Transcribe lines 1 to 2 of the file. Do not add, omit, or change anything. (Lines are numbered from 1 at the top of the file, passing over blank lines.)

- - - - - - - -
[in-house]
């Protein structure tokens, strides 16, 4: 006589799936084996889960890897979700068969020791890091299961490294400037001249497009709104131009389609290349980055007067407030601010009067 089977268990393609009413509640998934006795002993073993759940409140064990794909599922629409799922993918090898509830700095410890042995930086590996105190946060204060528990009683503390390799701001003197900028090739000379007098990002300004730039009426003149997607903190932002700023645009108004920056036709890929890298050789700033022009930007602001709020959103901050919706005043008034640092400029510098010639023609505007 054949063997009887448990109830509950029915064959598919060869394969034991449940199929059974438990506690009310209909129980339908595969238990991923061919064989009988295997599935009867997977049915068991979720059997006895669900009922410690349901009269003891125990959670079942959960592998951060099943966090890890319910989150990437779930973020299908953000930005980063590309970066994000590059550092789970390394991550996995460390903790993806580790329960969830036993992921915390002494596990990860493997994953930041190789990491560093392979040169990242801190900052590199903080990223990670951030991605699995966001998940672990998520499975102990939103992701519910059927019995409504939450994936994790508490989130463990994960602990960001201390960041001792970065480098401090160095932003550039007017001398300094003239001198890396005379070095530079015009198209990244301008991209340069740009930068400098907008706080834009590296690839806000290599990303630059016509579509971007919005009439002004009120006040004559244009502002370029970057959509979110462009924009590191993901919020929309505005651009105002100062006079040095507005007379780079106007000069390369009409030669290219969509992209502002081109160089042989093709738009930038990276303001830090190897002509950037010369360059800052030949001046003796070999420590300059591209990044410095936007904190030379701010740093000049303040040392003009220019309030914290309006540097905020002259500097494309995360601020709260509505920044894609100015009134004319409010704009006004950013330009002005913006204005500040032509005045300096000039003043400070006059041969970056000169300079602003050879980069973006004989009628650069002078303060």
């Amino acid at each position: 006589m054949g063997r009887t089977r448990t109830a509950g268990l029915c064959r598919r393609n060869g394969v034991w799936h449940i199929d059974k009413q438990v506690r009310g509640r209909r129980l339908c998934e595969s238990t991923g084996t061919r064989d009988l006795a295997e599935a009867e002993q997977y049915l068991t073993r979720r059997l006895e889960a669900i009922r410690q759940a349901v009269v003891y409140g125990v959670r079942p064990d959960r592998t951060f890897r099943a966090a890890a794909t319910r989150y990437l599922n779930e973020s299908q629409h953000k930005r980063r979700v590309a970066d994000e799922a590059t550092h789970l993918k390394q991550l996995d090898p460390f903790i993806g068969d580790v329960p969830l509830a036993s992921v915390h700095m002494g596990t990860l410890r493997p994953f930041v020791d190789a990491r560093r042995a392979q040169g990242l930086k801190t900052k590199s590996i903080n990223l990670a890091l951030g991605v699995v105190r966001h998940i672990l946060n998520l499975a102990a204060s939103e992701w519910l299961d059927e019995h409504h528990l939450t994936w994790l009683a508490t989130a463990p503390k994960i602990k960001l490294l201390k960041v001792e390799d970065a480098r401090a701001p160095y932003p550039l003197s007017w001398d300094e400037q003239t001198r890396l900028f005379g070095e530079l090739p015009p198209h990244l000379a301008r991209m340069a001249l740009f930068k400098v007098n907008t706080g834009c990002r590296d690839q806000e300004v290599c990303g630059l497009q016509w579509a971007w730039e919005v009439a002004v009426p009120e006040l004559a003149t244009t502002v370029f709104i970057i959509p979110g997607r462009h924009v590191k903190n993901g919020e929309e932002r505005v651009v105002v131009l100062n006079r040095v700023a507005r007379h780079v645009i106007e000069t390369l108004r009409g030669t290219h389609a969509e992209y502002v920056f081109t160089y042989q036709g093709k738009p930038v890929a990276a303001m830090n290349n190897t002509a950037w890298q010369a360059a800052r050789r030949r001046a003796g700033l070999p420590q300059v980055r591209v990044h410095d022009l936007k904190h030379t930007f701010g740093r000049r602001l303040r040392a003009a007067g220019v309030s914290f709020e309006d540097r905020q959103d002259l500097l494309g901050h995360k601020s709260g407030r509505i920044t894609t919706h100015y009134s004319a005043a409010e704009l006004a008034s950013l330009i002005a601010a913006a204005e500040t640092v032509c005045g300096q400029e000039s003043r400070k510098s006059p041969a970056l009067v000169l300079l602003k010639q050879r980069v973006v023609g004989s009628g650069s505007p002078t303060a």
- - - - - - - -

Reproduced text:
[in-house]
């Protein structure tokens, strides 16, 4: 006589799936084996889960890897979700068969020791890091299961490294400037001249497009709104131009389609290349980055007067407030601010009067 089977268990393609009413509640998934006795002993073993759940409140064990794909599922629409799922993918090898509830700095410890042995930086590996105190946060204060528990009683503390390799701001003197900028090739000379007098990002300004730039009426003149997607903190932002700023645009108004920056036709890929890298050789700033022009930007602001709020959103901050919706005043008034640092400029510098010639023609505007 054949063997009887448990109830509950029915064959598919060869394969034991449940199929059974438990506690009310209909129980339908595969238990991923061919064989009988295997599935009867997977049915068991979720059997006895669900009922410690349901009269003891125990959670079942959960592998951060099943966090890890319910989150990437779930973020299908953000930005980063590309970066994000590059550092789970390394991550996995460390903790993806580790329960969830036993992921915390002494596990990860493997994953930041190789990491560093392979040169990242801190900052590199903080990223990670951030991605699995966001998940672990998520499975102990939103992701519910059927019995409504939450994936994790508490989130463990994960602990960001201390960041001792970065480098401090160095932003550039007017001398300094003239001198890396005379070095530079015009198209990244301008991209340069740009930068400098907008706080834009590296690839806000290599990303630059016509579509971007919005009439002004009120006040004559244009502002370029970057959509979110462009924009590191993901919020929309505005651009105002100062006079040095507005007379780079106007000069390369009409030669290219969509992209502002081109160089042989093709738009930038990276303001830090190897002509950037010369360059800052030949001046003796070999420590300059591209990044410095936007904190030379701010740093000049303040040392003009220019309030914290309006540097905020002259500097494309995360601020709260509505920044894609100015009134004319409010704009006004950013330009002005913006204005500040032509005045300096000039003043400070006059041969970056000169300079602003050879980069973006004989009628650069002078303060």